…when you cave in to advisors who really did not care about you in the first place.
The New Yorker’s Jane Mayer has a very interesting piece on how Sarah Palin was chosen:
“They took it [the VP selection] away from him,” a longtime friend of McCain—who asked not to be identified, since the campaign has declined to discuss its selection process—said of the advisers. “He was furious. He was pissed. It wasn’t what he wanted.” Another friend disputed this, characterizing McCain’s mood as one of “understanding resignation.”
McCain had met Palin once, but their conversation—at a reception during a meeting of the National Governors Association, six months earlier—had lasted only fifteen minutes. “It wasn’t a real conversation,” said the longtime friend, who called the choice of Palin “the fucking most ridiculous thing I’ve ever heard.” Aides arranged a phone call between McCain and Palin, and scrutinized her answers to some seventy items on a questionnaire that she had filled out. But McCain didn’t talk with Palin in person again until the morning of Thursday, August 28th. Palin was flown down to his retreat in Sedona, Arizona, and they spoke for an hour or two. By the time he announced her as his choice, the next day, he had spent less than three hours in her company.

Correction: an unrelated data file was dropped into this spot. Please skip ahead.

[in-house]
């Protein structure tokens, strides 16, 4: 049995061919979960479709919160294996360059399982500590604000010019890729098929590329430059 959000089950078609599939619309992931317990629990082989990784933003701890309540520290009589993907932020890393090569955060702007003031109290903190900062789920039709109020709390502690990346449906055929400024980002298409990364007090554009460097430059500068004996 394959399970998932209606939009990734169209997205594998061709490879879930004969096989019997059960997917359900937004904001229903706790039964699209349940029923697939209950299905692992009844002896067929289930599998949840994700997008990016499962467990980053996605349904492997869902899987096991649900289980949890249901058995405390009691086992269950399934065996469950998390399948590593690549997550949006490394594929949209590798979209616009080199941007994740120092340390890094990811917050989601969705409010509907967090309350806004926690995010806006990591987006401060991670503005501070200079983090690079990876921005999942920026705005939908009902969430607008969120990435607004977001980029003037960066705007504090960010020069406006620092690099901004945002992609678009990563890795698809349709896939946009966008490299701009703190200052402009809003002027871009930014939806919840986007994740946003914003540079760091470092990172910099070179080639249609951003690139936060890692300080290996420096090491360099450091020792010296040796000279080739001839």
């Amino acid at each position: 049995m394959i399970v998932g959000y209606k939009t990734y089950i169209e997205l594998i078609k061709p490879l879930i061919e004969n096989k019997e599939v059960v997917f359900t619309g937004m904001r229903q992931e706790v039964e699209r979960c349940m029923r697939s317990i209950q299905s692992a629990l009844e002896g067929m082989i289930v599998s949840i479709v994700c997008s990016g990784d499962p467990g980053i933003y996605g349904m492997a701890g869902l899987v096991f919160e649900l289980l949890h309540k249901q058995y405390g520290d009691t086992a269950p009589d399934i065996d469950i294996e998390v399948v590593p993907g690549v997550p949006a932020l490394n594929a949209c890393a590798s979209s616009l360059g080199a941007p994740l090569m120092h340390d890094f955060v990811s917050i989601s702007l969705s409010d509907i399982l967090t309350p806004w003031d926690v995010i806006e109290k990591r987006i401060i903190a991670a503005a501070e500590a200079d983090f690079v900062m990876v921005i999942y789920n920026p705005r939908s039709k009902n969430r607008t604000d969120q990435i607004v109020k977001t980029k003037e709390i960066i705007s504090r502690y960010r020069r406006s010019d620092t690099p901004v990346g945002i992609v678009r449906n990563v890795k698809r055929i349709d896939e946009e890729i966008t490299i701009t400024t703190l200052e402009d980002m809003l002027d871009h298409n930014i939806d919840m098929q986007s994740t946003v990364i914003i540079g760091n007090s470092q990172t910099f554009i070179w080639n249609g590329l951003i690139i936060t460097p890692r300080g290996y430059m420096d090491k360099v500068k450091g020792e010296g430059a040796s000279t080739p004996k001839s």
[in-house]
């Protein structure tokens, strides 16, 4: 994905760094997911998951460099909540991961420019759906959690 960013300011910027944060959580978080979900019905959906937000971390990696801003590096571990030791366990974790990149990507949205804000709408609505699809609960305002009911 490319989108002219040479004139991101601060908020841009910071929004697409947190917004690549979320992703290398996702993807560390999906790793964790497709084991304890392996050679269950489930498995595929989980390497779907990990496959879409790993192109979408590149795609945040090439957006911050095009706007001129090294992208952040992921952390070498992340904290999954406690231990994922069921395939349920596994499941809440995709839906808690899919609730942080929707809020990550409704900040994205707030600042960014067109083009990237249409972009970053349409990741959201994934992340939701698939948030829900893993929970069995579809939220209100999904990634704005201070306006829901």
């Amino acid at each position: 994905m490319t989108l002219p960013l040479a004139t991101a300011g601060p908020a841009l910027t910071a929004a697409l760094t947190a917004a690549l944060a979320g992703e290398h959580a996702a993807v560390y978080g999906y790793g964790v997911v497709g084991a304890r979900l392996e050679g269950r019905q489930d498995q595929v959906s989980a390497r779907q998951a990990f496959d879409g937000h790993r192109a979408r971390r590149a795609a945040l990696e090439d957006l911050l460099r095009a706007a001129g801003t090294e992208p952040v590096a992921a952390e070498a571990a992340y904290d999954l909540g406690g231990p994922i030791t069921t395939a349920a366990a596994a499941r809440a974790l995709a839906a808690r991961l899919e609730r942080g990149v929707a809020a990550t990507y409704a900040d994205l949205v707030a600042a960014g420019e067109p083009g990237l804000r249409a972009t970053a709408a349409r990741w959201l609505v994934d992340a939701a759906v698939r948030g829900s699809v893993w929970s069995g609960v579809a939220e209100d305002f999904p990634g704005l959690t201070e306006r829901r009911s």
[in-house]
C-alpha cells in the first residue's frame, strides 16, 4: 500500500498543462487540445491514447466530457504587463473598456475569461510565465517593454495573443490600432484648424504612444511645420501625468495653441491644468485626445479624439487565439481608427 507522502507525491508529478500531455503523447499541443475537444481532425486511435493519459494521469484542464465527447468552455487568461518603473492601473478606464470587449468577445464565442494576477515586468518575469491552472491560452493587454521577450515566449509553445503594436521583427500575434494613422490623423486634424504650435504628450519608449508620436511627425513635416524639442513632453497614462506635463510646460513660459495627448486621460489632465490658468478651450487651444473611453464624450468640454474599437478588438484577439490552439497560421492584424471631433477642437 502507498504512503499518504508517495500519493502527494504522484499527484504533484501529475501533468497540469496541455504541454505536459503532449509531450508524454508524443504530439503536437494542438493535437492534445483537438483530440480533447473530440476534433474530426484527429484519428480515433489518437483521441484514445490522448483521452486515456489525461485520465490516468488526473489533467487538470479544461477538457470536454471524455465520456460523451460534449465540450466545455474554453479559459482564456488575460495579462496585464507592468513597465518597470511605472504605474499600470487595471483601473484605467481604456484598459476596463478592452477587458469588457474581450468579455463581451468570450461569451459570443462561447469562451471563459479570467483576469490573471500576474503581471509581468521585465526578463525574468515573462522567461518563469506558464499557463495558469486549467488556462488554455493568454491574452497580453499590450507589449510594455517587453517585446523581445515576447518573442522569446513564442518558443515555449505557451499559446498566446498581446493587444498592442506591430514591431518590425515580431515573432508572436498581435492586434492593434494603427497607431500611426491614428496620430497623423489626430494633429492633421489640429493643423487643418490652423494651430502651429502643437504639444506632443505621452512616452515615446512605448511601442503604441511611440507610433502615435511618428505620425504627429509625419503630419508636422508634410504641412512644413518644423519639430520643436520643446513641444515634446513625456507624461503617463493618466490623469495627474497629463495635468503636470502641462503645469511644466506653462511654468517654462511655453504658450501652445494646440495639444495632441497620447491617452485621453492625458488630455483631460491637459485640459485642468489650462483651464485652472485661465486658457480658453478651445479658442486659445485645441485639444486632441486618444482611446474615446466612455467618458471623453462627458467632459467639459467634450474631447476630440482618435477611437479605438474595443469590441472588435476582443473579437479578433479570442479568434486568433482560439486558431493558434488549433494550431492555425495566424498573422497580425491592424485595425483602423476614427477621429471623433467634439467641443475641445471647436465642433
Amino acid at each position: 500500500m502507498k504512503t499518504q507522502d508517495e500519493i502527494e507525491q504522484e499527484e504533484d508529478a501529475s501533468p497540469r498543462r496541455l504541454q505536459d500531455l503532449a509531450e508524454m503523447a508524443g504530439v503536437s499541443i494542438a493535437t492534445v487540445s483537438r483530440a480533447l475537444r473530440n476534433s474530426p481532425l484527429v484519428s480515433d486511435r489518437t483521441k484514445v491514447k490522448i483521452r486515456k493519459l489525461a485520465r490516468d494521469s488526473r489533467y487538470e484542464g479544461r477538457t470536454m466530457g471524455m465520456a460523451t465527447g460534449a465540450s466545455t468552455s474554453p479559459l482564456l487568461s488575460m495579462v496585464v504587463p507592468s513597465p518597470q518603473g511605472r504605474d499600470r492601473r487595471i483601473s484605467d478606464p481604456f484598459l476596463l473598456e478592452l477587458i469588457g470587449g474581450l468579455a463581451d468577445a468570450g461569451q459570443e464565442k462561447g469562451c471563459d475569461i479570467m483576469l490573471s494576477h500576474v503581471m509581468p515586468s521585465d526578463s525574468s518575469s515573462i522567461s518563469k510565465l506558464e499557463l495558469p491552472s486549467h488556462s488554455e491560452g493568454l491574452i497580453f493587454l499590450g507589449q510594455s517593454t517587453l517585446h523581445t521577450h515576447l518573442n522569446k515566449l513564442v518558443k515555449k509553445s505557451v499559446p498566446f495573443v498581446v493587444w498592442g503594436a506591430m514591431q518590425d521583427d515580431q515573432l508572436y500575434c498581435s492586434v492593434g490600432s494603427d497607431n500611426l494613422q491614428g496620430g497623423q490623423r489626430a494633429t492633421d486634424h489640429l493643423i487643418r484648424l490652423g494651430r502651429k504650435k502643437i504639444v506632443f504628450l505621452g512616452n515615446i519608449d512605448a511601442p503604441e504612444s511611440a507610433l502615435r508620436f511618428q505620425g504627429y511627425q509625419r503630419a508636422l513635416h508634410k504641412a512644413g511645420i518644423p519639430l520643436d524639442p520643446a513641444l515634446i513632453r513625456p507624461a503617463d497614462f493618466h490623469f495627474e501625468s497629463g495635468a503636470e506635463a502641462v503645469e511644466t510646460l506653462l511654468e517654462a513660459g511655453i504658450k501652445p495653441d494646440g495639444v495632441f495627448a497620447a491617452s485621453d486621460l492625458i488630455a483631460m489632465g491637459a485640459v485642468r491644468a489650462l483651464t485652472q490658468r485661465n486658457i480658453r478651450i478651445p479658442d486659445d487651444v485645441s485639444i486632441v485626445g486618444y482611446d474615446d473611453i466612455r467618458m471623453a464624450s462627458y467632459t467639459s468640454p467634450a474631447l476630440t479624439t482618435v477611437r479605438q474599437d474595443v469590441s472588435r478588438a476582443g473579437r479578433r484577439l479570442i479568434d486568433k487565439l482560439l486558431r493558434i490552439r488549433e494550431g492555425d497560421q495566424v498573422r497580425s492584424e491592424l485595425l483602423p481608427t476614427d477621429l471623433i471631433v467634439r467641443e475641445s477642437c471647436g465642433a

John McCain’s comfort level with Palin is harder to gauge. In the view of the longtime McCain friend, “John’s personal comfort level is low with everyone right now. He’s angry. But it was his choice.”
It seems to me that a person who would be president is someone that should be able to make the final decision that he/she wants.